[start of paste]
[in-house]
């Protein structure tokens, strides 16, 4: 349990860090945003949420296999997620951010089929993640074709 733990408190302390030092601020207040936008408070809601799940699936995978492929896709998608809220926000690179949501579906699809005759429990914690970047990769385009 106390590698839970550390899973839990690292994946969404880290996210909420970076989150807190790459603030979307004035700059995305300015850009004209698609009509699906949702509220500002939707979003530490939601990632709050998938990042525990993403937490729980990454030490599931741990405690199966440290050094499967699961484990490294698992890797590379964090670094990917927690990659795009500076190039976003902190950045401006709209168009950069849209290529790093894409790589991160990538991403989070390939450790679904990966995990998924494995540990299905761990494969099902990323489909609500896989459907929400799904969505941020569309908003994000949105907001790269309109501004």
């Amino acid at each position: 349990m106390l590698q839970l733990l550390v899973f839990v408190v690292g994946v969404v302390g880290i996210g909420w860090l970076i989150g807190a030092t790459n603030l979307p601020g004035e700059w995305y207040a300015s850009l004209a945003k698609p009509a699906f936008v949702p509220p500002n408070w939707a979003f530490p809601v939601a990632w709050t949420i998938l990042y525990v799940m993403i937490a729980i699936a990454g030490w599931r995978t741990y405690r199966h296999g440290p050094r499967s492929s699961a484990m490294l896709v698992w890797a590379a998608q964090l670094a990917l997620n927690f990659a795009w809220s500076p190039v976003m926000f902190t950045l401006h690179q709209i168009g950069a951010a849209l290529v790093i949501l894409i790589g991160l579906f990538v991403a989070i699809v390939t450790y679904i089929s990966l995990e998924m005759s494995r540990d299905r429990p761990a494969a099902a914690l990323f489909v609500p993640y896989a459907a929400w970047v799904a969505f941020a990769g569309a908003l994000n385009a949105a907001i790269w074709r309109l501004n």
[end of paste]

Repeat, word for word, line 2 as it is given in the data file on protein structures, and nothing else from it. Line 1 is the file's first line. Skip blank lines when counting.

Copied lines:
């Protein structure tokens, strides 16, 4: 349990860090945003949420296999997620951010089929993640074709 733990408190302390030092601020207040936008408070809601799940699936995978492929896709998608809220926000690179949501579906699809005759429990914690970047990769385009 106390590698839970550390899973839990690292994946969404880290996210909420970076989150807190790459603030979307004035700059995305300015850009004209698609009509699906949702509220500002939707979003530490939601990632709050998938990042525990993403937490729980990454030490599931741990405690199966440290050094499967699961484990490294698992890797590379964090670094990917927690990659795009500076190039976003902190950045401006709209168009950069849209290529790093894409790589991160990538991403989070390939450790679904990966995990998924494995540990299905761990494969099902990323489909609500896989459907929400799904969505941020569309908003994000949105907001790269309109501004």